Dream-Of-Jade: The Emperor’s Cat

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fantasy book reviews science fiction book reviewsLloyd Alexander children's fantasy novel reviews Dream-of-Jade: The Emperor's CatDream-Of-Jade: The Emperor’s Cat by Lloyd Alexander

Lloyd Alexander’s love and respect for felines is obvious — one need only look at the number of books he has written about them, such as Time Cat, The Town Cats and Other Tales and The Cat Who Wished to Be a Man. And who could forget the giant cat Llyan from The Chronicles of Prydain?

Dream-of-Jade: the Emperor’s Cat continues in the tradition of having a cat protagonist who is clever and cunning, witty and wise, and who uses her considerable intelligence to help out the hapless human-folk around her. Named for her bright green eyes, Dream-of-Jade is an imperial cat that wanders the halls of the Emperor Kwan-Yu’s palace. Deciding to make the acquaintance of the exalted Emperor, Jade makes herself comfortable on his throne and awaits his coming (embodying the saying that a cat can look at a king… and sit on his throne). She’s surprised to find that he’s hardly an impressive specimen of a man (being short, elderly and fragile), but despite the protestations of his councilors, she strikes up a friendship with him.

What follows is a series of five stories in which Jade shares her cat-like wisdom to the befuddled, child-like emperor and making the foolish, simpering mandarins that surround him look foolish. She makes a particular enemy of the Chief Minister Yin-Chuan, whose bluster and fustiness is taken down a peg or two by Jade’s calm rationalization, sense of fun and ability to awaken the Emperor’s eyes to the possibilities around him. As always, Alexander‘s trademark humour, common sense and words of wisdom are pronounced throughout the story, and yet are never too overbearing. He is one of the few children’s authors to seamlessly meld such life-lessons into a text without one feeling as though they’ve been hit over the head with a moral-of-the-story.

In its Oriental setting, it bears a striking similarity to The Remarkable Journey of Prince Jen, particularly in its gentle mockery of the pompous titles, such as the Chamber of Enlightened Edicts, the Glittering Repository of Highly Valuable Objects and the Department of Lighthearted But Not-Too-Frivolous Diversions. In fact, The Remarkable Journey of Prince Jen would be a good companion book to this shorter work.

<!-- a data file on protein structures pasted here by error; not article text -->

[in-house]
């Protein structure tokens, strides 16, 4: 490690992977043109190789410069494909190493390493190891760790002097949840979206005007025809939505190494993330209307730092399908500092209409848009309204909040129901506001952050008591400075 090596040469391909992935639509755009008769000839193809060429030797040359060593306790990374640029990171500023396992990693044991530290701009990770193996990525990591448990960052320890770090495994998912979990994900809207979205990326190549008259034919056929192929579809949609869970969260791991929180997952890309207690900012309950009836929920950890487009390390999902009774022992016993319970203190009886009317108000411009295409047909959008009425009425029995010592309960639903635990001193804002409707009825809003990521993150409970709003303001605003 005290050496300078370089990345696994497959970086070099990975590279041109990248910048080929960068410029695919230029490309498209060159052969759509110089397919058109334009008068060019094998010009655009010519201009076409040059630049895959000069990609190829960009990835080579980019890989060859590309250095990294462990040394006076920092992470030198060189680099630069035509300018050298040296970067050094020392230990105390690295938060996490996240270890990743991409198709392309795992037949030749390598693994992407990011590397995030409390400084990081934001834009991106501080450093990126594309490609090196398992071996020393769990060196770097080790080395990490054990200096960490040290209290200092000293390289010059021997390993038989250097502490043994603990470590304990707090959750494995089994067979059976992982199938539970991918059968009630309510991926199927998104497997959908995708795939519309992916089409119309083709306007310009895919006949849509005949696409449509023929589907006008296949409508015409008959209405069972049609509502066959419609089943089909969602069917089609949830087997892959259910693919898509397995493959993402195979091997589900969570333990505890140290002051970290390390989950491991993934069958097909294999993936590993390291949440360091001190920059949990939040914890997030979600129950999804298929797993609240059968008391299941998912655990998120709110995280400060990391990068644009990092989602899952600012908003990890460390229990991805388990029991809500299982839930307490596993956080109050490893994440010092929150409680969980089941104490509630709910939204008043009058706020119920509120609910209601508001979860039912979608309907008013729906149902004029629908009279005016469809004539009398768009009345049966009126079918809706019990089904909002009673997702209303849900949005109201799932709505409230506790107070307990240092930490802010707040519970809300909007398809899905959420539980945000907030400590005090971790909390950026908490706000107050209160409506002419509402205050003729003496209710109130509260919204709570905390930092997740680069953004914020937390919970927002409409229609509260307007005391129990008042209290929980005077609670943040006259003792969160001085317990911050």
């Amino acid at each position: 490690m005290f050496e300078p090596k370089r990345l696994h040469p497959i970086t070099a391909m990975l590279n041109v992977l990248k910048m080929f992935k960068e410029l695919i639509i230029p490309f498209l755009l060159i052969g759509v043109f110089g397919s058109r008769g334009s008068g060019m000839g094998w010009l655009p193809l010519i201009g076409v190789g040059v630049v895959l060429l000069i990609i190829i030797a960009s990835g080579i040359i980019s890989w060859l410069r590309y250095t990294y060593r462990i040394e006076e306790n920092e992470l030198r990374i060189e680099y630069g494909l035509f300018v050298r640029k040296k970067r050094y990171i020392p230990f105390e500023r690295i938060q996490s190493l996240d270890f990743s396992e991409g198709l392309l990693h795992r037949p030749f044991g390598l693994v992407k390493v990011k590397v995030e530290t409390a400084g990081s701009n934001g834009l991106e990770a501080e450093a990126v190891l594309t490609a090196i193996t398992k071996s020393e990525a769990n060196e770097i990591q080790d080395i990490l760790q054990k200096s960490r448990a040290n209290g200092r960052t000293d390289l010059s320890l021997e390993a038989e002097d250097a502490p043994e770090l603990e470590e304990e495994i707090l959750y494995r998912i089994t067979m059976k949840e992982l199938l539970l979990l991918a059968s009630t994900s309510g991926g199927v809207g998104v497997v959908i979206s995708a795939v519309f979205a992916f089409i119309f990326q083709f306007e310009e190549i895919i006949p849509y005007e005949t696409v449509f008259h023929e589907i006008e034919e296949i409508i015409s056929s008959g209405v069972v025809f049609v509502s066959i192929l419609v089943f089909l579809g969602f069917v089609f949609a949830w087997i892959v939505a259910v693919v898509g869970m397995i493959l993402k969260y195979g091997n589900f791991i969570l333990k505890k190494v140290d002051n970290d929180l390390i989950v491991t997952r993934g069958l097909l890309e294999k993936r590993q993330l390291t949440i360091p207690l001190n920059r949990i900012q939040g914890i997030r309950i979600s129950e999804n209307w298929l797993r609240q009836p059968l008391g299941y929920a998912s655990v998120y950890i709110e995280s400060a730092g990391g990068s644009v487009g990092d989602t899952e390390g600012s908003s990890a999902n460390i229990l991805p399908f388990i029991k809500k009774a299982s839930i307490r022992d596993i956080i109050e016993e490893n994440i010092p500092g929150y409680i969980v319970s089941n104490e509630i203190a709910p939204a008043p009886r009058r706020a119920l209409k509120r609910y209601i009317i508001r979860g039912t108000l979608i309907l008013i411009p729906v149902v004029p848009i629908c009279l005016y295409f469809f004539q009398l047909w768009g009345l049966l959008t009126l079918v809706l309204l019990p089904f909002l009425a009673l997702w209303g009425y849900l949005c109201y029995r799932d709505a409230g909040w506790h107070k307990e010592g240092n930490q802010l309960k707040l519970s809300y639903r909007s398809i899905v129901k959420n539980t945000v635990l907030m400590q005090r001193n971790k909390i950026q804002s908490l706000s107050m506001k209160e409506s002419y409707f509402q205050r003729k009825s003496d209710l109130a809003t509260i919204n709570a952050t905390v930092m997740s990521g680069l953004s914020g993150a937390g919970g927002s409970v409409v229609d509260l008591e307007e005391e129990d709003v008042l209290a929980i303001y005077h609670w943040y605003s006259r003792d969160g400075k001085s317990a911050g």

D. Brent Burkett provides delicate, dreamlike illustrations, which capture the liveliness of humans and the beauty of Dream-of-Jade in muted pastel shades. The one in which the Emperor plays leapfrog with the children is guaranteed to make you smile. Even better is his use of light and shadow that fills the regal, tranquil palace and its gardens, adding a sense of homeliness to the exotic setting. It is worth saying however, that the illustrations take up less space than the text — this story is not a “picture book” that you could sit down and read to a four year old. It’s far too long for that, and there are several double pages that consist solely of text.

Cats may not be “man’s best friend,” and even cat-lovers will admit that there is an aloofness and pride to them (as well as that look they give you that makes it very clear that they consider you their servant). But Lloyd Alexander understands the mystery and beauty of cats, avoiding the stereotype of “the mean cat” and tapping into their more appealing essence of wise tricksters. Dedicating this book to “my dear cats who told me these tales,” this is another gem to add to what should be a growing stack of Lloyd Alexander books.

Dream-Of-Jade: The Emperor’s Cat — (2005) Ages 9-12. Publisher: No ordinary man is permitted to see the great Kwan-Yu, emperor of China but this doesn’t stop the beautiful, green-eyed Dream-of-Jade, since she is not an ordinary man, but a rather unusual cat. When Dream-of-Jade decides she wants to see his highness, she simply slips into the empty throne room and sits upon the imperial throne. When Kwan-Yu arrives, she does not give up her seat, but does point out the dangerous state of the emperor’s ceiling. Thus begins the great friendship between an Emperor and a little white cat, who not only saves the emperor’s life at their first meeting, but knows how to cure his ailments, make him laugh, and entertain him, and whose greatest wish is to make Kwan-Yu the best emperor everto rule China. Lloyd Alexander has written this little masterpiece filled with details from ancient Chinese court life. With his sharp wit, tongue-in-cheek humor, and good-natured satire, he exposes the rigidity of ancient imperial customs and traditions. Dream-of-Jade’s no-nonsense solutions to seemingly insurmountable problems delight children and adults alike, making this tale an unforgettable reading adventure for the entire family.

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REBECCA FISHER, with us since January 2008, earned a Masters degree in literature at the University of Canterbury in New Zealand. Her thesis included a comparison of how C.S. Lewis and Philip Pullman each use the idea of mankind’s Fall from Grace to structure the worldviews presented in their fantasy series. Rebecca is a firm believer that fantasy books written for children can be just as meaningful, well-written and enjoyable as those for adults, and in some cases, even more so. Rebecca lives in New Zealand. She is the winner of the 2015 Sir Julius Vogel Award for Best SFF Fan Writer.

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